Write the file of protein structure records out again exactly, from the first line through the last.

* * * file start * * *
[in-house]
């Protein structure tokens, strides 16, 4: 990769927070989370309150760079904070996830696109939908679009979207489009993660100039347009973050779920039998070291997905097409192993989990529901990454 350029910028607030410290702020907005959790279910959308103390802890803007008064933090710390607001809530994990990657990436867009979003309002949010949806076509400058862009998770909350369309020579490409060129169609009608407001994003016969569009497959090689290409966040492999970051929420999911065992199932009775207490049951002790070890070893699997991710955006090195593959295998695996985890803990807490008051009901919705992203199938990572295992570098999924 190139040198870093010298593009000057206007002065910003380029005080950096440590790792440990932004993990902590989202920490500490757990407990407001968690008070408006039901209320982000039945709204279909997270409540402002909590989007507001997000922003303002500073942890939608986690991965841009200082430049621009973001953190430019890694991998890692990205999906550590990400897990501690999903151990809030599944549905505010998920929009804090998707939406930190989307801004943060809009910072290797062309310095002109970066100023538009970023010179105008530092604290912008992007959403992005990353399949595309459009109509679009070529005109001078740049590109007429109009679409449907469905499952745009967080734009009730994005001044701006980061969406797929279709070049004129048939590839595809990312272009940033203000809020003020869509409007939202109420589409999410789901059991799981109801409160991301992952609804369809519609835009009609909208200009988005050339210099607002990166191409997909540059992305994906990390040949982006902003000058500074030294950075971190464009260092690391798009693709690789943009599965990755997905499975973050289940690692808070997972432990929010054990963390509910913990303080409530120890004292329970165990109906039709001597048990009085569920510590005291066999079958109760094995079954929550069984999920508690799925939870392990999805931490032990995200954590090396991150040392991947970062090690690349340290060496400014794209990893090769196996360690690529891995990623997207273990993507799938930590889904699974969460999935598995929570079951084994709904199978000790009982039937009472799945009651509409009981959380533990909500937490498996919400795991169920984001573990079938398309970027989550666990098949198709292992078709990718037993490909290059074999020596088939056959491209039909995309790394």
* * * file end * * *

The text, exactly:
[in-house]
């Protein structure tokens, strides 16, 4: 990769927070989370309150760079904070996830696109939908679009979207489009993660100039347009973050779920039998070291997905097409192993989990529901990454 350029910028607030410290702020907005959790279910959308103390802890803007008064933090710390607001809530994990990657990436867009979003309002949010949806076509400058862009998770909350369309020579490409060129169609009608407001994003016969569009497959090689290409966040492999970051929420999911065992199932009775207490049951002790070890070893699997991710955006090195593959295998695996985890803990807490008051009901919705992203199938990572295992570098999924 190139040198870093010298593009000057206007002065910003380029005080950096440590790792440990932004993990902590989202920490500490757990407990407001968690008070408006039901209320982000039945709204279909997270409540402002909590989007507001997000922003303002500073942890939608986690991965841009200082430049621009973001953190430019890694991998890692990205999906550590990400897990501690999903151990809030599944549905505010998920929009804090998707939406930190989307801004943060809009910072290797062309310095002109970066100023538009970023010179105008530092604290912008992007959403992005990353399949595309459009109509679009070529005109001078740049590109007429109009679409449907469905499952745009967080734009009730994005001044701006980061969406797929279709070049004129048939590839595809990312272009940033203000809020003020869509409007939202109420589409999410789901059991799981109801409160991301992952609804369809519609835009009609909208200009988005050339210099607002990166191409997909540059992305994906990390040949982006902003000058500074030294950075971190464009260092690391798009693709690789943009599965990755997905499975973050289940690692808070997972432990929010054990963390509910913990303080409530120890004292329970165990109906039709001597048990009085569920510590005291066999079958109760094995079954929550069984999920508690799925939870392990999805931490032990995200954590090396991150040392991947970062090690690349340290060496400014794209990893090769196996360690690529891995990623997207273990993507799938930590889904699974969460999935598995929570079951084994709904199978000790009982039937009472799945009651509409009981959380533990909500937490498996919400795991169920984001573990079938398309970027989550666990098949198709292992078709990718037993490909290059074999020596088939056959491209039909995309790394």